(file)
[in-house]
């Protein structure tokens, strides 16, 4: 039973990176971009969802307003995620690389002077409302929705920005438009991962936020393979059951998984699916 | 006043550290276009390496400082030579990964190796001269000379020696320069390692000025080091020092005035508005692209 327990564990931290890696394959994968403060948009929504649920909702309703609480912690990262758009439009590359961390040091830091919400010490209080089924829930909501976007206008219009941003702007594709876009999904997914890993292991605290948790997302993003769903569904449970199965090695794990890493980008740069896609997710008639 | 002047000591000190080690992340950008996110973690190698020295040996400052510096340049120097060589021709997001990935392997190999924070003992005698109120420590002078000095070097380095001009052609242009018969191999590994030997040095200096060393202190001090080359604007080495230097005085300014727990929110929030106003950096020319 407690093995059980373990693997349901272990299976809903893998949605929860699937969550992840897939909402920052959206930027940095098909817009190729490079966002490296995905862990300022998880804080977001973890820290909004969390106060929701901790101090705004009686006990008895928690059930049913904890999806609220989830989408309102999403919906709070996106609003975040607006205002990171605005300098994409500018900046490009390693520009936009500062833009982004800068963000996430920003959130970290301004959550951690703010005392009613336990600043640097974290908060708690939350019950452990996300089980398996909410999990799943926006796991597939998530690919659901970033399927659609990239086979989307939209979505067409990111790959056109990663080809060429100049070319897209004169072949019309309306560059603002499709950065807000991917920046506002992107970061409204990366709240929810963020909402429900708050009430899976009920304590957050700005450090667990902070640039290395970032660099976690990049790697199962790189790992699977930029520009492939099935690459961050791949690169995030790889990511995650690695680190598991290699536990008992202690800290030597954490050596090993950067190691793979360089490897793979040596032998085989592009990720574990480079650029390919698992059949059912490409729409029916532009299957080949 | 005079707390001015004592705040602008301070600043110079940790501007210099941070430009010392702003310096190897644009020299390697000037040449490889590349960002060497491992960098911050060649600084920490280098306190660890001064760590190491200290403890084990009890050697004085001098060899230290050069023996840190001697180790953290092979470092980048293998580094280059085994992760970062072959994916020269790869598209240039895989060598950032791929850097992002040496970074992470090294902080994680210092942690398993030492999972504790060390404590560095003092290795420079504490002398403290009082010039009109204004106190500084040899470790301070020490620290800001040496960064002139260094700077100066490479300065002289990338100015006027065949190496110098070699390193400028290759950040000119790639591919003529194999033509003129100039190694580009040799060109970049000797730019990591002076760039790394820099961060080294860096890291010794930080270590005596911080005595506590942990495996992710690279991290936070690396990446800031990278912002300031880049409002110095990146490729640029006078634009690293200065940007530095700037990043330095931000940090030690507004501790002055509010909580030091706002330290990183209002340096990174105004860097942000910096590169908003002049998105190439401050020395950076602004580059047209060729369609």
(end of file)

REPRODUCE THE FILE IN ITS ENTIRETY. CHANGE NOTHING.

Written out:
[in-house]
């Protein structure tokens, strides 16, 4: 039973990176971009969802307003995620690389002077409302929705920005438009991962936020393979059951998984699916 | 006043550290276009390496400082030579990964190796001269000379020696320069390692000025080091020092005035508005692209 327990564990931290890696394959994968403060948009929504649920909702309703609480912690990262758009439009590359961390040091830091919400010490209080089924829930909501976007206008219009941003702007594709876009999904997914890993292991605290948790997302993003769903569904449970199965090695794990890493980008740069896609997710008639 | 002047000591000190080690992340950008996110973690190698020295040996400052510096340049120097060589021709997001990935392997190999924070003992005698109120420590002078000095070097380095001009052609242009018969191999590994030997040095200096060393202190001090080359604007080495230097005085300014727990929110929030106003950096020319 407690093995059980373990693997349901272990299976809903893998949605929860699937969550992840897939909402920052959206930027940095098909817009190729490079966002490296995905862990300022998880804080977001973890820290909004969390106060929701901790101090705004009686006990008895928690059930049913904890999806609220989830989408309102999403919906709070996106609003975040607006205002990171605005300098994409500018900046490009390693520009936009500062833009982004800068963000996430920003959130970290301004959550951690703010005392009613336990600043640097974290908060708690939350019950452990996300089980398996909410999990799943926006796991597939998530690919659901970033399927659609990239086979989307939209979505067409990111790959056109990663080809060429100049070319897209004169072949019309309306560059603002499709950065807000991917920046506002992107970061409204990366709240929810963020909402429900708050009430899976009920304590957050700005450090667990902070640039290395970032660099976690990049790697199962790189790992699977930029520009492939099935690459961050791949690169995030790889990511995650690695680190598991290699536990008992202690800290030597954490050596090993950067190691793979360089490897793979040596032998085989592009990720574990480079650029390919698992059949059912490409729409029916532009299957080949 | 005079707390001015004592705040602008301070600043110079940790501007210099941070430009010392702003310096190897644009020299390697000037040449490889590349960002060497491992960098911050060649600084920490280098306190660890001064760590190491200290403890084990009890050697004085001098060899230290050069023996840190001697180790953290092979470092980048293998580094280059085994992760970062072959994916020269790869598209240039895989060598950032791929850097992002040496970074992470090294902080994680210092942690398993030492999972504790060390404590560095003092290795420079504490002398403290009082010039009109204004106190500084040899470790301070020490620290800001040496960064002139260094700077100066490479300065002289990338100015006027065949190496110098070699390193400028290759950040000119790639591919003529194999033509003129100039190694580009040799060109970049000797730019990591002076760039790394820099961060080294860096890291010794930080270590005596911080005595506590942990495996992710690279991290936070690396990446800031990278912002300031880049409002110095990146490729640029006078634009690293200065940007530095700037990043330095931000940090030690507004501790002055509010909580030091706002330290990183209002340096990174105004860097942000910096590169908003002049998105190439401050020395950076602004580059047209060729369609």